Development of Central Bank Digital Currencies (CBDC) are sprouting around the world, Africa included. The Bahamas, Jamaica and Nigeria have already launched digital currencies backed by their central banks, with several other countries, including China, running trial projects.
The United Kingdom is moving closer to it by asking for public input on the idea. The U.S. and European Union are considering similar moves. Nigeria’s digital currency is called e-naira.
The countries that introduce Central Bank Digital Currencies into their economic terrain do so to address specific economic problems such as the issue of the cost of printing currency, depreciation, hyperinflation, theft and infection or disease associated with handling banknotes and coins. Digital currencies are also implemented to offer better payment prospects in retail.
Zimbabwe will launch a digital currency on the 8th of this month by introducing “tokens” that are backed by gold reserves. In Zimbabwe’s case, the digital currency is aimed at strengthening Zimbabwe’s fast depreciating national currency, the Zimbabwean dollar.
Authorities believe that the tokens will allow gold coins to be widely traded and, in the process, expand tradable assets in the economy for store-of-value purposes, increase divisibility and shore up the local Zimbabwe dollar.
Mind you, CBDC differ from cryptocurrencies. In that, CBDC is the electronic form of a country’s fiat currency whereas cryptocurrencies are digital assets on a decentralized network. CBDC is issued by a country’s central bank.
The use of a country’s digital currency has some advantages. The major advantages of a CBDC for Africa would be the potential to foster greater interoperability, improve payment efficiency, facilitate cost-saving gains by minimising cash handling costs, as well as reduce key payment risks typically associated with mobile money. It also promotes financial inclusion by making financial services available to people who do not have enough banking opportunity.
Additionally, CBDCs can ease cross-border payments, but only if they are built with interoperability in mind. In 2021, a paper on cross-border CBDCs, published by the Bank for International Settlements (BIS), in conjunction with the International Monetary Fund (IMF) and World Bank, urges collaboration among countries in designing CBDCs to enable cross-border payments.
“If CBDCs are not designed with the international dimension in mind, fragmentation of CBDC systems similar to the existing fragmentation of payment systems is possible,” the paper noted.
Some countries have ongoing collaborations for cross-border CBDCs—Project Jasper–Ubin, between Canada and Singapore in 2019; Project Jura, the recent trial between France and Switzerland; Project Inthanon–LionRock, between Thailand and Hong Kong; Project mCBDC Bridge, between Thailand, Hong Kong, China and the UAE; and Project Aber, between the United Arab Emirates (UAE) and Saudi Arabia.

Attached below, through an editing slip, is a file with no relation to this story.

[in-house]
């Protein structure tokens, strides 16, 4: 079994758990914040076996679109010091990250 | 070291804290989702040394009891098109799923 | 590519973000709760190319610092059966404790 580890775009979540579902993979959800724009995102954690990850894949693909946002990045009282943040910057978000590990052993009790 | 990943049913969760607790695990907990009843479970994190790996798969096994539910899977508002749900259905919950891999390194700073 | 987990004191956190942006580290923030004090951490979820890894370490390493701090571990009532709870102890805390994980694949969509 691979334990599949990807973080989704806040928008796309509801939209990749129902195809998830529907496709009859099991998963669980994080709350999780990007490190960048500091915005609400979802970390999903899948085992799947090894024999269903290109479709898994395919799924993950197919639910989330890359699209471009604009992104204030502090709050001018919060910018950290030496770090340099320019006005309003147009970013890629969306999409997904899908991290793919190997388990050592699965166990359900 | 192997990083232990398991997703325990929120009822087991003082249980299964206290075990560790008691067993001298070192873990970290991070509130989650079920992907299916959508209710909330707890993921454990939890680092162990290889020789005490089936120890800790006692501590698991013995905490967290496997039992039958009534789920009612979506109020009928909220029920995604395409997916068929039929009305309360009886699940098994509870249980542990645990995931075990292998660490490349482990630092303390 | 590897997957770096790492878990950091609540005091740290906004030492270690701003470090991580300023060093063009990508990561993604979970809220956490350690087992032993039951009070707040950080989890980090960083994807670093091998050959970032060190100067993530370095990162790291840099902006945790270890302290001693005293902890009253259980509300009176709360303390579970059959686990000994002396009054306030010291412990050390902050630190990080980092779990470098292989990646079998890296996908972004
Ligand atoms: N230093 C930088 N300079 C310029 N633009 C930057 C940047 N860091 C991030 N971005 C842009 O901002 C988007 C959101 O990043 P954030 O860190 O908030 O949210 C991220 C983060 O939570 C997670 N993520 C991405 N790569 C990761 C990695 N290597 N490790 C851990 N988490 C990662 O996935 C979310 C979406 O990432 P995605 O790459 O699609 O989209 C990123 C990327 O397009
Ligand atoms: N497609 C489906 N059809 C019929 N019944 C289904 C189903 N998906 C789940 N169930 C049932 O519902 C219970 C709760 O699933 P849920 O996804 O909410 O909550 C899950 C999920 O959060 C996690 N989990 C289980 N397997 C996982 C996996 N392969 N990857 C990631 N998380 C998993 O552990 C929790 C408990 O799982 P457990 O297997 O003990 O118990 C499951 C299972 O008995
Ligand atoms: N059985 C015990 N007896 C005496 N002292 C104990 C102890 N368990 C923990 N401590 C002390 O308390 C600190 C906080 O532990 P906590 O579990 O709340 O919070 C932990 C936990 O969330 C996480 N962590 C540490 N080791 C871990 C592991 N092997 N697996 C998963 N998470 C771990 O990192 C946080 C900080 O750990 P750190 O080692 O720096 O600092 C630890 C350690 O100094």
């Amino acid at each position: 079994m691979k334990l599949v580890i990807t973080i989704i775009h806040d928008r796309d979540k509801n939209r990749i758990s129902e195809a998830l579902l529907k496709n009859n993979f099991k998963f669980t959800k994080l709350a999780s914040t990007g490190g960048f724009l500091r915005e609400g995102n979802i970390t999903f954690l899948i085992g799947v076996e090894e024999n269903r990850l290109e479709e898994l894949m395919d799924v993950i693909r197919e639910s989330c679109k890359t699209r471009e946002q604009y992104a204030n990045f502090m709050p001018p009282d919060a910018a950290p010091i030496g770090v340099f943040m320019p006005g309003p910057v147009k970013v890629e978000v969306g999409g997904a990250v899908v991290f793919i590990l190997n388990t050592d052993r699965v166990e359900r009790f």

Digital currencies are anticipated to replace physical cash in the near future. However, the fate of commercial banks will be in limbo, in that the transfer of funds to the digital wallet may create a run on the banks while the loss of income will erode their bottom line.
Also, if implemented incorrectly, CBDC could undermine the financial stability, security and inclusiveness of an economy.
Digital Currency May Be Devalued
Reserve Bank of Zimbabwe Governor, John Mangudya, has disclosed that the new tokens will be fully backed by physical gold held by the bank. He added that international gold prices determined by the London Bullion Market Association will dictate the local pricing of the tokens. This shows that whiles Zimbabwe’s digital currency is backed by its own reserves, the local pricing will be left in the hands of fate. This may affect the value of the digital currency.
Zimbabwe has substantial gold deposits and exports of the precious metal is one of the southern African country’s major foreign currency earners but gold smuggling has been rampant. Smuggling is costing the country about 36 tons of gold annually, according to a report issued this month by the Center for Natural Resource Governance, a local natural resources watchdog.
Legally, all gold mined in Zimbabwe is supposed to be sold to the central bank, but many producers prefer to smuggle the gold out of the country in order to get payment in U.S. dollars. This can also affect Zimbabwe’s gold reserves’ strength to back the new digital currency.
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